Read the whole thing.

Photos aren’t simply records of something that happened, mere mementos, anymore. They’re search terms and search results. That has implications for both public and private entities who collect and store images of people. Ordinary snapshots are now biometric data.

Now, about those Florida school yearbooks…

Facial recognition technology is changing how we think about photography

SCOTLAND: Cash-strapped police spend £700k on UK database (The Scotsman)

The MPs noted a “worrying” lack of government oversight and regulation of the use of biometrics by public bodies.

It called for day-to-day independent oversight of the police use of all biometrics, and for the Biometrics Commissioner’s jurisdiction to be extended beyond DNA and fingerprints.

ILLINOIS: Does Facebook’s facial recognition technology violate privacy laws? (ABA Journal)

The lawsuit, filed Wednesday, argues that the social media company was required by Illinois law to inform Carlo Licata in writing that it would collect and retain his “biometric data,” and specify when it would destroy that data.

Both Facebook and the police in Scotland have been collecting photos of individuals for years but facial recognition technology changes things. Photos aren’t simply records of something that happened, mere mementos, anymore. They’re search terms and search results.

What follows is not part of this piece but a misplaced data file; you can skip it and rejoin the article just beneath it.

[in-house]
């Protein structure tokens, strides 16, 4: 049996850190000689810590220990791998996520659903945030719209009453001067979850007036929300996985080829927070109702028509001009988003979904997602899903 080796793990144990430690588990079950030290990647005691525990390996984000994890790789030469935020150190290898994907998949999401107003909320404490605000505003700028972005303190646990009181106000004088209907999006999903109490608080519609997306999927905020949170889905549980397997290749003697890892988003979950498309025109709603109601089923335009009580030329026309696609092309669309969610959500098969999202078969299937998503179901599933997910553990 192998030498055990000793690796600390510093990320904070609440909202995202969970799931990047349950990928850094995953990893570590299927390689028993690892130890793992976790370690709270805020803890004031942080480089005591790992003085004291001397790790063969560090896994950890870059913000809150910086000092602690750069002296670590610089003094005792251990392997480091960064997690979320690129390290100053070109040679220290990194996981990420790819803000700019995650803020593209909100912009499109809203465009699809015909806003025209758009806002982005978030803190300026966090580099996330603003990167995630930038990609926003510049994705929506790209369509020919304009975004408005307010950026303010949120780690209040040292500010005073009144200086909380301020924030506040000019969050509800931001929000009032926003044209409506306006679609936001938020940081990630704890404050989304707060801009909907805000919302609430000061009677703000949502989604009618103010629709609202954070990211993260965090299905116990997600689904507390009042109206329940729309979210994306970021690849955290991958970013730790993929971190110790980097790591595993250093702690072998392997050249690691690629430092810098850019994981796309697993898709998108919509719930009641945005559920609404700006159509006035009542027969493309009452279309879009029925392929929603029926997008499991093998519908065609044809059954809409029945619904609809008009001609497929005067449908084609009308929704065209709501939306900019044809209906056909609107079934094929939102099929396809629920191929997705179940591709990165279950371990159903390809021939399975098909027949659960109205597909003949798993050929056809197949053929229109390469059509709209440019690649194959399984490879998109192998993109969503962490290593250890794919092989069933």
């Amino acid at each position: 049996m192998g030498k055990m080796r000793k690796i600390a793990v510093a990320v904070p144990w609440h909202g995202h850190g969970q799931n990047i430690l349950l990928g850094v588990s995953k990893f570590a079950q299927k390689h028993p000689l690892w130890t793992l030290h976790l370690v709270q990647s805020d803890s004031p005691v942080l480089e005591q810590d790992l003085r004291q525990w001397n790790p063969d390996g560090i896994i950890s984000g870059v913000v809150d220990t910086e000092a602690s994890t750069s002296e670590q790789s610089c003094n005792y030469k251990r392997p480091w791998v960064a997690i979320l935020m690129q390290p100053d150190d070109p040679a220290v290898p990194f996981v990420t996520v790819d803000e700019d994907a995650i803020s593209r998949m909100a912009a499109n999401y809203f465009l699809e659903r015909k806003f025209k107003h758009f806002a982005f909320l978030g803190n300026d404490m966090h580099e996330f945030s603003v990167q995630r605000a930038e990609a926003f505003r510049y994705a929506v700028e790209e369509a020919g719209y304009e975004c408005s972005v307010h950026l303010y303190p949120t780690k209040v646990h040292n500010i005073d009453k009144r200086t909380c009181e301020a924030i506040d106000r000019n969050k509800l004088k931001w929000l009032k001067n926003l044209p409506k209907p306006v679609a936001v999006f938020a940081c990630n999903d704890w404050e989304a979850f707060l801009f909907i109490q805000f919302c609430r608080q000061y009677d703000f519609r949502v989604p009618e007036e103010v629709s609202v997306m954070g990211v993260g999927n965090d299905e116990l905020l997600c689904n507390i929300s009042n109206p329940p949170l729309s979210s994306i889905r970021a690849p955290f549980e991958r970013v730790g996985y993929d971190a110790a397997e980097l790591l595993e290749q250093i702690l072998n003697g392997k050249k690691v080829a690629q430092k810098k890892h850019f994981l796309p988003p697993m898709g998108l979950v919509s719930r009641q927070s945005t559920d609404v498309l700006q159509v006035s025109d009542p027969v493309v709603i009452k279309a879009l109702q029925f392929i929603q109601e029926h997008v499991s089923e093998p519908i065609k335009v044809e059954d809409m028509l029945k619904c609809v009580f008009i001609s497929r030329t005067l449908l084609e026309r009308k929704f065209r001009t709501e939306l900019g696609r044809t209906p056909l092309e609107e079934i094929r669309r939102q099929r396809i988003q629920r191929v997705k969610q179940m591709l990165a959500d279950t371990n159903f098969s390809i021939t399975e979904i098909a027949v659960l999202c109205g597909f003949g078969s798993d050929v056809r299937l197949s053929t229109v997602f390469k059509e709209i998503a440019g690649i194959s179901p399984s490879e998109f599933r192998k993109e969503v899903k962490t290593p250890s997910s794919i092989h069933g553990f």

That has implications for both public and private entities who collect and store images of people.

Ordinary snapshots are now biometric data. The news pieces above both show long-standing policies being scrutinized in the context of reliable facial recognition technology.

EPIC success

Privacy group wins $20,000 in lawsuit against FBI biometric ID program (Red Alert Politics)

Privacy advocates won a lawsuit demanding information on the FBI’s biometric identification program, “Next Generation Identification” (NGI). A federal judge has now awarded the privacy group $20,000 in legal fees and ruled that the public has an interest in obtaining information on the program, the National Journal reported.

The Electronic Privacy Information Center (EPIC) is the group that won the suit.

Virginia court rules fingerprint security not protected by 5th Amendment

Police can demand fingerprints but not passcodes to unlock phones, rules judge (Naked Security)

Cops can force you to unlock your phone with your fingerprint, but not with your passcode, according to a judge in the US state of Virginia.

We touched on this in early 2012 in United States: ID Technology & the Bill of Rights which drew inspiration from a bank fraud case in Colorado.

I still think that voice-based technologies may still exist in the legal gray area this case attempts to clear up.